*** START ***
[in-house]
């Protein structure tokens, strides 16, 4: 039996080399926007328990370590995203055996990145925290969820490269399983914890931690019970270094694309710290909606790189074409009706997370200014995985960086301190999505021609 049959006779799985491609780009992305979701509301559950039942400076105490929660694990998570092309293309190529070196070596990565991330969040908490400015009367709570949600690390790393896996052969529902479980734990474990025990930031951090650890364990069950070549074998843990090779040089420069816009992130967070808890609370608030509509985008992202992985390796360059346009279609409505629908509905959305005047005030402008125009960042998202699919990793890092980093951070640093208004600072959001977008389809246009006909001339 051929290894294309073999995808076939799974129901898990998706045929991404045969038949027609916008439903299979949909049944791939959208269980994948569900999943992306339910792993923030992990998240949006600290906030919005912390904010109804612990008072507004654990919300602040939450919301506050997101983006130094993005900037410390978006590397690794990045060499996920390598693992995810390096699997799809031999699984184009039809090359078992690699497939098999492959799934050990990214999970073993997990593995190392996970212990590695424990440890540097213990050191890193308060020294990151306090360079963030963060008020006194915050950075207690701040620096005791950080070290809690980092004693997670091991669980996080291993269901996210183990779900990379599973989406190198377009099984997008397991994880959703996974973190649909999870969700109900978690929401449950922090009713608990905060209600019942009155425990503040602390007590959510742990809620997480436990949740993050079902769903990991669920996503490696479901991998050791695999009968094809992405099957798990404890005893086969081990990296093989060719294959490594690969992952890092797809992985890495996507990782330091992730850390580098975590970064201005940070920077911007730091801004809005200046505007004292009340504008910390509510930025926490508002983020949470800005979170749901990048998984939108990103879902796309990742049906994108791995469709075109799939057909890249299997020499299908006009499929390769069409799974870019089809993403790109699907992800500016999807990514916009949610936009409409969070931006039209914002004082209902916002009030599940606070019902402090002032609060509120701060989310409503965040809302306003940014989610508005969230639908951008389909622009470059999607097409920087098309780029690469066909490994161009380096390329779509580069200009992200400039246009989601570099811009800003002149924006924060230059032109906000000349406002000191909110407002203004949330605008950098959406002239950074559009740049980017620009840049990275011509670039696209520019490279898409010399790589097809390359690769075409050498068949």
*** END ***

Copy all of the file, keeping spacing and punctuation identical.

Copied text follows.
[in-house]
């Protein structure tokens, strides 16, 4: 039996080399926007328990370590995203055996990145925290969820490269399983914890931690019970270094694309710290909606790189074409009706997370200014995985960086301190999505021609 049959006779799985491609780009992305979701509301559950039942400076105490929660694990998570092309293309190529070196070596990565991330969040908490400015009367709570949600690390790393896996052969529902479980734990474990025990930031951090650890364990069950070549074998843990090779040089420069816009992130967070808890609370608030509509985008992202992985390796360059346009279609409505629908509905959305005047005030402008125009960042998202699919990793890092980093951070640093208004600072959001977008389809246009006909001339 051929290894294309073999995808076939799974129901898990998706045929991404045969038949027609916008439903299979949909049944791939959208269980994948569900999943992306339910792993923030992990998240949006600290906030919005912390904010109804612990008072507004654990919300602040939450919301506050997101983006130094993005900037410390978006590397690794990045060499996920390598693992995810390096699997799809031999699984184009039809090359078992690699497939098999492959799934050990990214999970073993997990593995190392996970212990590695424990440890540097213990050191890193308060020294990151306090360079963030963060008020006194915050950075207690701040620096005791950080070290809690980092004693997670091991669980996080291993269901996210183990779900990379599973989406190198377009099984997008397991994880959703996974973190649909999870969700109900978690929401449950922090009713608990905060209600019942009155425990503040602390007590959510742990809620997480436990949740993050079902769903990991669920996503490696479901991998050791695999009968094809992405099957798990404890005893086969081990990296093989060719294959490594690969992952890092797809992985890495996507990782330091992730850390580098975590970064201005940070920077911007730091801004809005200046505007004292009340504008910390509510930025926490508002983020949470800005979170749901990048998984939108990103879902796309990742049906994108791995469709075109799939057909890249299997020499299908006009499929390769069409799974870019089809993403790109699907992800500016999807990514916009949610936009409409969070931006039209914002004082209902916002009030599940606070019902402090002032609060509120701060989310409503965040809302306003940014989610508005969230639908951008389909622009470059999607097409920087098309780029690469066909490994161009380096390329779509580069200009992200400039246009989601570099811009800003002149924006924060230059032109906000000349406002000191909110407002203004949330605008950098959406002239950074559009740049980017620009840049990275011509670039696209520019490279898409010399790589097809390359690769075409050498068949």